Bang Yongguk (@bangstergram) is without a doubt a sincere legend in music, having spent over a decade of his life contributing to the indescribable evolution of hip-hop in South Korea. Prior to his evolutionary stardom, the 32-year-old performer initially gravitated towards his artistic interests at a young age and the star regularly acknowledges that his childhood musical aspirations went on to fuel his unstoppable commitment to art. In his early 20s, Yongguk would finally see the fruition of his passionate dreams to be a performer – becoming a leading figure in South Korea’s hip-hop scene as a founding member of the group B.A.P for their K-pop spin on hip-hop, with several hits charting and bringing attention to Yongguk’s bold style.
Throughout his B.A.P days, Yongguk garnered solo attention from fans and critics for his unique baritone range, edgier inclinations with fashion, and self-expression through every form of art from music to impactful tattoos. Yongguk’s following years were then spent refining those skills and tapping into his creative drive – with his eventual military enlistment becoming a turning point for someone at a successful crossroads in life.
After completing his two-year service, Yongguk re-entered the music scene with a new perspective that would ultimately change everything by starting his own label and taking full control of his destiny. With his freedom of expression came insightful topics about the importance of mental health and telling nothing but raw stories about his own emotions – which could include a refreshing optimism, or conversely, authentic lows from complex personal experiences.
No matter what the message, Yongguk has humbly become a role model for creatives of all ages, and his musicality is a testament to his timeless wisdom as an industry powerhouse with the purest heart imaginable. As our newest digital cover star, Yongguk opened up about the past, present, and future of his craft.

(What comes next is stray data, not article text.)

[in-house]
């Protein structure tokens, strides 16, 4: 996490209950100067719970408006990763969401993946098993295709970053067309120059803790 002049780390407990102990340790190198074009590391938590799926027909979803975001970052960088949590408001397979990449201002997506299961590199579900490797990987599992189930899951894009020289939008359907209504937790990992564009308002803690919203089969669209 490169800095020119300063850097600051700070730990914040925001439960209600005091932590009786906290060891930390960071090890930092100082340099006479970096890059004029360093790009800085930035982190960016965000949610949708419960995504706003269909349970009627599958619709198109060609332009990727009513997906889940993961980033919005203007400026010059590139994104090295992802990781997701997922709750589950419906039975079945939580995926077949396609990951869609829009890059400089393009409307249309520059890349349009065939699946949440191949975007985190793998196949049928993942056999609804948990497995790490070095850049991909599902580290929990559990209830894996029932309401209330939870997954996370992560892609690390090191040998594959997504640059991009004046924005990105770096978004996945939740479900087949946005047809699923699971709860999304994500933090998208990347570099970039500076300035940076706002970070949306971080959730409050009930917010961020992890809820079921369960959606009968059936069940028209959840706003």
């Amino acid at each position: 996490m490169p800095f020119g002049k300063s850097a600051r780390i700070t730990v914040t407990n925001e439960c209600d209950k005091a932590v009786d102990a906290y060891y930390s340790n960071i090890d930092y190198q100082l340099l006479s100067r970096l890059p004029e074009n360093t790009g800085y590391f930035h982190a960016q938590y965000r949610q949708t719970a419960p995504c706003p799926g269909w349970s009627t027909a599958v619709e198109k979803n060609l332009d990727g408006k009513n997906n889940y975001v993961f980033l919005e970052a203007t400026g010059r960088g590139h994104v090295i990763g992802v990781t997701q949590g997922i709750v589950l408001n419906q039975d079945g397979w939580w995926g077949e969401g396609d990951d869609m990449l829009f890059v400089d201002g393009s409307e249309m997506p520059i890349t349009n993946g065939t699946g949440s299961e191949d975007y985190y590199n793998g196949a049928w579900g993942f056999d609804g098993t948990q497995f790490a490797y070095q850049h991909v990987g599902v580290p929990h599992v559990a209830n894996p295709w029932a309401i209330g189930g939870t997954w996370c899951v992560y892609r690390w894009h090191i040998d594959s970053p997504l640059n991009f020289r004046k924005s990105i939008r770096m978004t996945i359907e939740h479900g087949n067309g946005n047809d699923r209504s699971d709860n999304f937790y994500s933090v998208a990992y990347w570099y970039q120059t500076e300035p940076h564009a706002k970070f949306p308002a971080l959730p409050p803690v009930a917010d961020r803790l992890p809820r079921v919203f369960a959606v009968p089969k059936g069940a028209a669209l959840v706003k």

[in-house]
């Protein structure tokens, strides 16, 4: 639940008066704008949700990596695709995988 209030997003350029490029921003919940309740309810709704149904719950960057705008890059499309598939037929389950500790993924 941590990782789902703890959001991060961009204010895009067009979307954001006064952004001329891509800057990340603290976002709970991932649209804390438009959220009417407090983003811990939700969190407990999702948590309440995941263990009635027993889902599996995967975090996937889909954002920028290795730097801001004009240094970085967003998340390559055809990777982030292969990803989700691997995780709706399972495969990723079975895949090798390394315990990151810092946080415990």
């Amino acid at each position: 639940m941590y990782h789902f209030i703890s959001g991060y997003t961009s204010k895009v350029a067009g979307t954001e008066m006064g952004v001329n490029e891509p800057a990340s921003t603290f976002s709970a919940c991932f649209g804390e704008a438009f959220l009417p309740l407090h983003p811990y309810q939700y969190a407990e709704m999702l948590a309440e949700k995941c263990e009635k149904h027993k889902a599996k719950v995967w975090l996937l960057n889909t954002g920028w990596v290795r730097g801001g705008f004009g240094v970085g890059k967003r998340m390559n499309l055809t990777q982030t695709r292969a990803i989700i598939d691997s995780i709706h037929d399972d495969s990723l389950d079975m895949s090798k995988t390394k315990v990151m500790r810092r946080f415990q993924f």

You’re one of the most influential male artists in the industry and have covered so much ground since debuting back in 2011! When you first set out on this crazy adventure to pursue music, what was your original goal or vision? (and do you feel that’s something that lived up to expectations when/if you attained it?)
Bang Yongguk: I have started a new chapter in life, and I’m living it now. I think in my 20s as a leader of B.A.P, I have already accomplished a lot of what I had dreamed of as a little kid. What still motivates me to make music is the accomplishment of reaching my goals.
As a member of B.A.P and as a soloist, you’ve had a lot of success at getting to develop your own style, while previously giving respect to those who have inspired you. Outside of a strictly-musical appreciation – who are artists you’ve encountered throughout your extensive career that have since influenced you?
Bang Yongguk: I’m not a very social person, so I don’t have many opportunities to be close with other artists. But I always get inspired a lot by listening to many talented artists’ music and stories. I usually share my personal thoughts with rappers Sleepy and DinDin. They’re my closest artist friends who really understand my depressing side.
You’re also a major inspiration to myself and others for vocalizing your experiences with anxiety – and incorporating that into your art, which is a major factor in normalizing important conversations. Is there any advice you might be able to offer other creatives who are hoping to possibly follow your lead?
Bang Yongguk: As a solo artist I can express myself more directly and I feel free by doing so. I hope more people can be honest with their feelings. Also, I want them to know that we all lose courage in life sometimes, but that doesn’t mean losing ourselves entirely. Courage comes and goes in life, so don’t try too hard to chase it. It’s more important to have the courage to not lose yourself.
You’re also one of few artists who can say that they’ve really gone all-in because you’ve taken on a plethora of titles (lyricist, director, producer, etc.). Outside of the recording process, what has been the most fulfilling role you’ve been fortunate enough to tackle?